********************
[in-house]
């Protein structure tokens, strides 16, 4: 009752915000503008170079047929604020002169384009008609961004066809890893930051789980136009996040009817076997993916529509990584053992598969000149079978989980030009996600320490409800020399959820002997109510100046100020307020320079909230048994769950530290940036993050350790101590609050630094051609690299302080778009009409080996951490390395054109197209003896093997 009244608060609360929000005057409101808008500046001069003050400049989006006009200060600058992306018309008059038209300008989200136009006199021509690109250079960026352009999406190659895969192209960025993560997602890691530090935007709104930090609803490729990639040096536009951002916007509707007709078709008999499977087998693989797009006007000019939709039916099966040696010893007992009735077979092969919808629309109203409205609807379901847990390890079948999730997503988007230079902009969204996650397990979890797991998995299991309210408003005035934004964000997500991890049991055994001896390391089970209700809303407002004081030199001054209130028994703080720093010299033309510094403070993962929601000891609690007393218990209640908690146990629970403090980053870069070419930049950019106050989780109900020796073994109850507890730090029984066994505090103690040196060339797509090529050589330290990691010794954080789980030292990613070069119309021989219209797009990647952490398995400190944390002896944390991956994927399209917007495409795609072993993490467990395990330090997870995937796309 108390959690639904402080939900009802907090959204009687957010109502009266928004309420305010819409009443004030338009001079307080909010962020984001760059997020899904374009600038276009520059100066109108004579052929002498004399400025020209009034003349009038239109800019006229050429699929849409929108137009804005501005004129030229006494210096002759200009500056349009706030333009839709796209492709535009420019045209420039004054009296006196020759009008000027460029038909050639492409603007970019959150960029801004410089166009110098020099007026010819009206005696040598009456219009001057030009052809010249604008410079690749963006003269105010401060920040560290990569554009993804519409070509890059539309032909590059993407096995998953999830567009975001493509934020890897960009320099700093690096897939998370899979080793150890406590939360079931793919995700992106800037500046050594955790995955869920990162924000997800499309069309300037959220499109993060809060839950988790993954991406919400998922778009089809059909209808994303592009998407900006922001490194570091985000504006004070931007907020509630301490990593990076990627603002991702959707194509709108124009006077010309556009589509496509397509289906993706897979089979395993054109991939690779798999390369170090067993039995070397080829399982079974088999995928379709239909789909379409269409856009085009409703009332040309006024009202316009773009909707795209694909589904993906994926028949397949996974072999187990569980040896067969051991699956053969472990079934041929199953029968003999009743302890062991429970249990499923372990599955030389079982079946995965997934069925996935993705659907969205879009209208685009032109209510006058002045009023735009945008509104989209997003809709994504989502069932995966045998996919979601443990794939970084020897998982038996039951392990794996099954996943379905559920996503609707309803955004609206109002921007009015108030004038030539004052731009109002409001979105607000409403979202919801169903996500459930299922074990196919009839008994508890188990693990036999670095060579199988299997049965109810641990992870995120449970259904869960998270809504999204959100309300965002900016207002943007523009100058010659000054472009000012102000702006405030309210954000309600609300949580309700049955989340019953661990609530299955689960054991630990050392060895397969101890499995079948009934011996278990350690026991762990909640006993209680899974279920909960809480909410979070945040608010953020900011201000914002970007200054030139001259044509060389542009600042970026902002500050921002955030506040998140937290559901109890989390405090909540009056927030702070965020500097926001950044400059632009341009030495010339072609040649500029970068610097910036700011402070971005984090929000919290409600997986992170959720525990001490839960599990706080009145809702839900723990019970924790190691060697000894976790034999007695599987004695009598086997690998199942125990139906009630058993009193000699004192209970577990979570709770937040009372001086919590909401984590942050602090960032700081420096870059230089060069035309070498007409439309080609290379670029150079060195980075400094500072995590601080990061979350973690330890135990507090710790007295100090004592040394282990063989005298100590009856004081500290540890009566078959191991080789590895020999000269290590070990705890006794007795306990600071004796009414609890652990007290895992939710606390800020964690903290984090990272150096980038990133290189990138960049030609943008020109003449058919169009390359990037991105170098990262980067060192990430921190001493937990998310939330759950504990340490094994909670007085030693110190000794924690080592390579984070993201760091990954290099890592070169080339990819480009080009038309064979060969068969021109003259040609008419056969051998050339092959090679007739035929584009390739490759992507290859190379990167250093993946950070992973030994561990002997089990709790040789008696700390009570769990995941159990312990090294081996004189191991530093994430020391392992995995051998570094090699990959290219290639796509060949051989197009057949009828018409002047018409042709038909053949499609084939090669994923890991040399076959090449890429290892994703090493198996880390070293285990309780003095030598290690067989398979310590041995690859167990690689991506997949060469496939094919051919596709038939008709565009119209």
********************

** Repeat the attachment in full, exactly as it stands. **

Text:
[in-house]
């Protein structure tokens, strides 16, 4: 009752915000503008170079047929604020002169384009008609961004066809890893930051789980136009996040009817076997993916529509990584053992598969000149079978989980030009996600320490409800020399959820002997109510100046100020307020320079909230048994769950530290940036993050350790101590609050630094051609690299302080778009009409080996951490390395054109197209003896093997 009244608060609360929000005057409101808008500046001069003050400049989006006009200060600058992306018309008059038209300008989200136009006199021509690109250079960026352009999406190659895969192209960025993560997602890691530090935007709104930090609803490729990639040096536009951002916007509707007709078709008999499977087998693989797009006007000019939709039916099966040696010893007992009735077979092969919808629309109203409205609807379901847990390890079948999730997503988007230079902009969204996650397990979890797991998995299991309210408003005035934004964000997500991890049991055994001896390391089970209700809303407002004081030199001054209130028994703080720093010299033309510094403070993962929601000891609690007393218990209640908690146990629970403090980053870069070419930049950019106050989780109900020796073994109850507890730090029984066994505090103690040196060339797509090529050589330290990691010794954080789980030292990613070069119309021989219209797009990647952490398995400190944390002896944390991956994927399209917007495409795609072993993490467990395990330090997870995937796309 108390959690639904402080939900009802907090959204009687957010109502009266928004309420305010819409009443004030338009001079307080909010962020984001760059997020899904374009600038276009520059100066109108004579052929002498004399400025020209009034003349009038239109800019006229050429699929849409929108137009804005501005004129030229006494210096002759200009500056349009706030333009839709796209492709535009420019045209420039004054009296006196020759009008000027460029038909050639492409603007970019959150960029801004410089166009110098020099007026010819009206005696040598009456219009001057030009052809010249604008410079690749963006003269105010401060920040560290990569554009993804519409070509890059539309032909590059993407096995998953999830567009975001493509934020890897960009320099700093690096897939998370899979080793150890406590939360079931793919995700992106800037500046050594955790995955869920990162924000997800499309069309300037959220499109993060809060839950988790993954991406919400998922778009089809059909209808994303592009998407900006922001490194570091985000504006004070931007907020509630301490990593990076990627603002991702959707194509709108124009006077010309556009589509496509397509289906993706897979089979395993054109991939690779798999390369170090067993039995070397080829399982079974088999995928379709239909789909379409269409856009085009409703009332040309006024009202316009773009909707795209694909589904993906994926028949397949996974072999187990569980040896067969051991699956053969472990079934041929199953029968003999009743302890062991429970249990499923372990599955030389079982079946995965997934069925996935993705659907969205879009209208685009032109209510006058002045009023735009945008509104989209997003809709994504989502069932995966045998996919979601443990794939970084020897998982038996039951392990794996099954996943379905559920996503609707309803955004609206109002921007009015108030004038030539004052731009109002409001979105607000409403979202919801169903996500459930299922074990196919009839008994508890188990693990036999670095060579199988299997049965109810641990992870995120449970259904869960998270809504999204959100309300965002900016207002943007523009100058010659000054472009000012102000702006405030309210954000309600609300949580309700049955989340019953661990609530299955689960054991630990050392060895397969101890499995079948009934011996278990350690026991762990909640006993209680899974279920909960809480909410979070945040608010953020900011201000914002970007200054030139001259044509060389542009600042970026902002500050921002955030506040998140937290559901109890989390405090909540009056927030702070965020500097926001950044400059632009341009030495010339072609040649500029970068610097910036700011402070971005984090929000919290409600997986992170959720525990001490839960599990706080009145809702839900723990019970924790190691060697000894976790034999007695599987004695009598086997690998199942125990139906009630058993009193000699004192209970577990979570709770937040009372001086919590909401984590942050602090960032700081420096870059230089060069035309070498007409439309080609290379670029150079060195980075400094500072995590601080990061979350973690330890135990507090710790007295100090004592040394282990063989005298100590009856004081500290540890009566078959191991080789590895020999000269290590070990705890006794007795306990600071004796009414609890652990007290895992939710606390800020964690903290984090990272150096980038990133290189990138960049030609943008020109003449058919169009390359990037991105170098990262980067060192990430921190001493937990998310939330759950504990340490094994909670007085030693110190000794924690080592390579984070993201760091990954290099890592070169080339990819480009080009038309064979060969068969021109003259040609008419056969051998050339092959090679007739035929584009390739490759992507290859190379990167250093993946950070992973030994561990002997089990709790040789008696700390009570769990995941159990312990090294081996004189191991530093994430020391392992995995051998570094090699990959290219290639796509060949051989197009057949009828018409002047018409042709038909053949499609084939090669994923890991040399076959090449890429290892994703090493198996880390070293285990309780003095030598290690067989398979310590041995690859167990690689991506997949060469496939094919051919596709038939008709565009119209």